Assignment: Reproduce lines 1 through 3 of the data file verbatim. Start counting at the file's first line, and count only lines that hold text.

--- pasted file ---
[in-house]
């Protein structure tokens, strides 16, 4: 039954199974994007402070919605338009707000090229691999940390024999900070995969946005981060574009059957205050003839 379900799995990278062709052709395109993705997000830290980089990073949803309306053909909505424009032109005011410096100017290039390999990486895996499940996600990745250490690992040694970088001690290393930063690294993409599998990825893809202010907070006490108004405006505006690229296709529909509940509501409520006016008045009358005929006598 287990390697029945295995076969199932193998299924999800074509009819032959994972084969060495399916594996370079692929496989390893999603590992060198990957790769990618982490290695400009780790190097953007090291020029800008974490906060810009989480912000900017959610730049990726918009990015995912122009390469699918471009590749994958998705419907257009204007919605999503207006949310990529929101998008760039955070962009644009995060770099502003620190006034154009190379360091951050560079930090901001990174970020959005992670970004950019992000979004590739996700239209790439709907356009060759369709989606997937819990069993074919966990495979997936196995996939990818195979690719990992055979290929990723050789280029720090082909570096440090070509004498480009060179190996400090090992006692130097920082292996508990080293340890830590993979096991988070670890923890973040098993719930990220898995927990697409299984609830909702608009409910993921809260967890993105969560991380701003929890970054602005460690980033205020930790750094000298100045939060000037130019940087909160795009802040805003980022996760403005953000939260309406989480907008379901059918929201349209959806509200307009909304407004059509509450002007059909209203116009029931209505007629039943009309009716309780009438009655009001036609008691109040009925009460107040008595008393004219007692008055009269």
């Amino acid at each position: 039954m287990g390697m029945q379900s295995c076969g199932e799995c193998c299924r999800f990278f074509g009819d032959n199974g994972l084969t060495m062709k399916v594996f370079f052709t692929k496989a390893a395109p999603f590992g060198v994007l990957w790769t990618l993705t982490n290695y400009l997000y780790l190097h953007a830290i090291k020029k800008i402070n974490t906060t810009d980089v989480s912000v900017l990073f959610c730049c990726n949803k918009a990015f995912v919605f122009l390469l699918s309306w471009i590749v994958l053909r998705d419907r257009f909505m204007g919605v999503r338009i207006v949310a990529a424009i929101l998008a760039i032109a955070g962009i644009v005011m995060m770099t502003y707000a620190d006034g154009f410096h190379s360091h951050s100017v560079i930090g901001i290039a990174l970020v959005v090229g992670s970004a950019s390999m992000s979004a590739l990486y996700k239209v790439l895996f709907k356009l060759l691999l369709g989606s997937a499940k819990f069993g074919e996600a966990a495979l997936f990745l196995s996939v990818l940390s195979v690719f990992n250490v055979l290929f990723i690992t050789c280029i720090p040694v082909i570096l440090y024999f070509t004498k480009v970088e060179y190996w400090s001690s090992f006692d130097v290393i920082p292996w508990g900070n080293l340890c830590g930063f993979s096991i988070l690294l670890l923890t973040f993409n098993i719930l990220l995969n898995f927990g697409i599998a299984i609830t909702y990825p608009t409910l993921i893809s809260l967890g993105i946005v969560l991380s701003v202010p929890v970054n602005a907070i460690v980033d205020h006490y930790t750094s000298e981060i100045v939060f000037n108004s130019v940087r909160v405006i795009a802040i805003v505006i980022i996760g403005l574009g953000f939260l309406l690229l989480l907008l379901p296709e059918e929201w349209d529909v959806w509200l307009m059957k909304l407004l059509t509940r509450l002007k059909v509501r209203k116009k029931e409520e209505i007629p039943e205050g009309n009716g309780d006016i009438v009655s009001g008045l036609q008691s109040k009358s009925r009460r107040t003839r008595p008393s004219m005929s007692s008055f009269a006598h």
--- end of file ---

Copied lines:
[in-house]
């Protein structure tokens, strides 16, 4: 039954199974994007402070919605338009707000090229691999940390024999900070995969946005981060574009059957205050003839 379900799995990278062709052709395109993705997000830290980089990073949803309306053909909505424009032109005011410096100017290039390999990486895996499940996600990745250490690992040694970088001690290393930063690294993409599998990825893809202010907070006490108004405006505006690229296709529909509940509501409520006016008045009358005929006598 287990390697029945295995076969199932193998299924999800074509009819032959994972084969060495399916594996370079692929496989390893999603590992060198990957790769990618982490290695400009780790190097953007090291020029800008974490906060810009989480912000900017959610730049990726918009990015995912122009390469699918471009590749994958998705419907257009204007919605999503207006949310990529929101998008760039955070962009644009995060770099502003620190006034154009190379360091951050560079930090901001990174970020959005992670970004950019992000979004590739996700239209790439709907356009060759369709989606997937819990069993074919966990495979997936196995996939990818195979690719990992055979290929990723050789280029720090082909570096440090070509004498480009060179190996400090090992006692130097920082292996508990080293340890830590993979096991988070670890923890973040098993719930990220898995927990697409299984609830909702608009409910993921809260967890993105969560991380701003929890970054602005460690980033205020930790750094000298100045939060000037130019940087909160795009802040805003980022996760403005953000939260309406989480907008379901059918929201349209959806509200307009909304407004059509509450002007059909209203116009029931209505007629039943009309009716309780009438009655009001036609008691109040009925009460107040008595008393004219007692008055009269």
């Amino acid at each position: 039954m287990g390697m029945q379900s295995c076969g199932e799995c193998c299924r999800f990278f074509g009819d032959n199974g994972l084969t060495m062709k399916v594996f370079f052709t692929k496989a390893a395109p999603f590992g060198v994007l990957w790769t990618l993705t982490n290695y400009l997000y780790l190097h953007a830290i090291k020029k800008i402070n974490t906060t810009d980089v989480s912000v900017l990073f959610c730049c990726n949803k918009a990015f995912v919605f122009l390469l699918s309306w471009i590749v994958l053909r998705d419907r257009f909505m204007g919605v999503r338009i207006v949310a990529a424009i929101l998008a760039i032109a955070g962009i644009v005011m995060m770099t502003y707000a620190d006034g154009f410096h190379s360091h951050s100017v560079i930090g901001i290039a990174l970020v959005v090229g992670s970004a950019s390999m992000s979004a590739l990486y996700k239209v790439l895996f709907k356009l060759l691999l369709g989606s997937a499940k819990f069993g074919e996600a966990a495979l997936f990745l196995s996939v990818l940390s195979v690719f990992n250490v055979l290929f990723i690992t050789c280029i720090p040694v082909i570096l440090y024999f070509t004498k480009v970088e060179y190996w400090s001690s090992f006692d130097v290393i920082p292996w508990g900070n080293l340890c830590g930063f993979s096991i988070l690294l670890l923890t973040f993409n098993i719930l990220l995969n898995f927990g697409i599998a299984i609830t909702y990825p608009t409910l993921i893809s809260l967890g993105i946005v969560l991380s701003v202010p929890v970054n602005a907070i460690v980033d205020h006490y930790t750094s000298e981060i100045v939060f000037n108004s130019v940087r909160v405006i795009a802040i805003v505006i980022i996760g403005l574009g953000f939260l309406l690229l989480l907008l379901p296709e059918e929201w349209d529909v959806w509200l307009m059957k909304l407004l059509t509940r509450l002007k059909v509501r209203k116009k029931e409520e209505i007629p039943e205050g009309n009716g309780d006016i009438v009655s009001g008045l036609q008691s109040k009358s009925r009460r107040t003839r008595p008393s004219m005929s007692s008055f009269a006598h």